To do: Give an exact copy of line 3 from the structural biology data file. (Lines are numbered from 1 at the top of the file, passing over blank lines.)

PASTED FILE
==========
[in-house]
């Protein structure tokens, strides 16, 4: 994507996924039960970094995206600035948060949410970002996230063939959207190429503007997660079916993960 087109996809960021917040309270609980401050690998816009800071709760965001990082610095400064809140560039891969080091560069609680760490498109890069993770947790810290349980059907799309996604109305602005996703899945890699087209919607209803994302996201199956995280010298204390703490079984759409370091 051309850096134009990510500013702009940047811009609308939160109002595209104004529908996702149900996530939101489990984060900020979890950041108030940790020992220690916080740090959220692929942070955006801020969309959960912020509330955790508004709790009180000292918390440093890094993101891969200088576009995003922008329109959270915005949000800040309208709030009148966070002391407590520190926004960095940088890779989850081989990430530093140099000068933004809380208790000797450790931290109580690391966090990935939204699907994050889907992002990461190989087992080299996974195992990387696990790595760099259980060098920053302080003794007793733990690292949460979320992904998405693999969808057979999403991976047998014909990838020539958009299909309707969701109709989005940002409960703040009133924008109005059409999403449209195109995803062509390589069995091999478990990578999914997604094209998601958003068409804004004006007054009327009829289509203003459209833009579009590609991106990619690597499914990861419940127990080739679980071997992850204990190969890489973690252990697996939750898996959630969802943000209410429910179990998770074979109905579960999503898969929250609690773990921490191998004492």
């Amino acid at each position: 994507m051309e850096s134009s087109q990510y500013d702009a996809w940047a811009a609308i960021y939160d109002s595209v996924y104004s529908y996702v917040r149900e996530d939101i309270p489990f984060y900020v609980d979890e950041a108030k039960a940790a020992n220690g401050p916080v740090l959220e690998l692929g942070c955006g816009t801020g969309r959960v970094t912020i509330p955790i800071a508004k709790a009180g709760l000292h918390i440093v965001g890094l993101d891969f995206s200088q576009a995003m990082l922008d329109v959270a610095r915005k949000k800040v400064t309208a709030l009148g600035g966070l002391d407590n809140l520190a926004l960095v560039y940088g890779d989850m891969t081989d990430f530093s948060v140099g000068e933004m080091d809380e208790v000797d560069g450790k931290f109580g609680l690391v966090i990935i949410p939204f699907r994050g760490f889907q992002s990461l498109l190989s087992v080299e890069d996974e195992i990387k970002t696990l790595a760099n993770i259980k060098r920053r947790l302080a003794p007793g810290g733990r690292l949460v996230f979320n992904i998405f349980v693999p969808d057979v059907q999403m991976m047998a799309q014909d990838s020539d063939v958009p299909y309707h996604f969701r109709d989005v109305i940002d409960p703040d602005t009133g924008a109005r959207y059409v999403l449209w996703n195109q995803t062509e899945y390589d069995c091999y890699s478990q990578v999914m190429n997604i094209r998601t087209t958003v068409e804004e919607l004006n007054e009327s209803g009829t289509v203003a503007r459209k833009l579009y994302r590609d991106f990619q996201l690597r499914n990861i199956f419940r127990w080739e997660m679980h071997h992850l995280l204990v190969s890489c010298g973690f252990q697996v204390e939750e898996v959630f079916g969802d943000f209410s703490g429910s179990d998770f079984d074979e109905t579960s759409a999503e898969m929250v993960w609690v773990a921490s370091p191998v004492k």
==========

């Amino acid at each position: 994507m051309e850096s134009s087109q990510y500013d702009a996809w940047a811009a609308i960021y939160d109002s595209v996924y104004s529908y996702v917040r149900e996530d939101i309270p489990f984060y900020v609980d979890e950041a108030k039960a940790a020992n220690g401050p916080v740090l959220e690998l692929g942070c955006g816009t801020g969309r959960v970094t912020i509330p955790i800071a508004k709790a009180g709760l000292h918390i440093v965001g890094l993101d891969f995206s200088q576009a995003m990082l922008d329109v959270a610095r915005k949000k800040v400064t309208a709030l009148g600035g966070l002391d407590n809140l520190a926004l960095v560039y940088g890779d989850m891969t081989d990430f530093s948060v140099g000068e933004m080091d809380e208790v000797d560069g450790k931290f109580g609680l690391v966090i990935i949410p939204f699907r994050g760490f889907q992002s990461l498109l190989s087992v080299e890069d996974e195992i990387k970002t696990l790595a760099n993770i259980k060098r920053r947790l302080a003794p007793g810290g733990r690292l949460v996230f979320n992904i998405f349980v693999p969808d057979v059907q999403m991976m047998a799309q014909d990838s020539d063939v958009p299909y309707h996604f969701r109709d989005v109305i940002d409960p703040d602005t009133g924008a109005r959207y059409v999403l449209w996703n195109q995803t062509e899945y390589d069995c091999y890699s478990q990578v999914m190429n997604i094209r998601t087209t958003v068409e804004e919607l004006n007054e009327s209803g009829t289509v203003a503007r459209k833009l579009y994302r590609d991106f990619q996201l690597r499914n990861i199956f419940r127990w080739e997660m679980h071997h992850l995280l204990v190969s890489c010298g973690f252990q697996v204390e939750e898996v959630f079916g969802d943000f209410s703490g429910s179990d998770f079984d074979e109905t579960s759409a999503e898969m929250v993960w609690v773990a921490s370091p191998v004492k």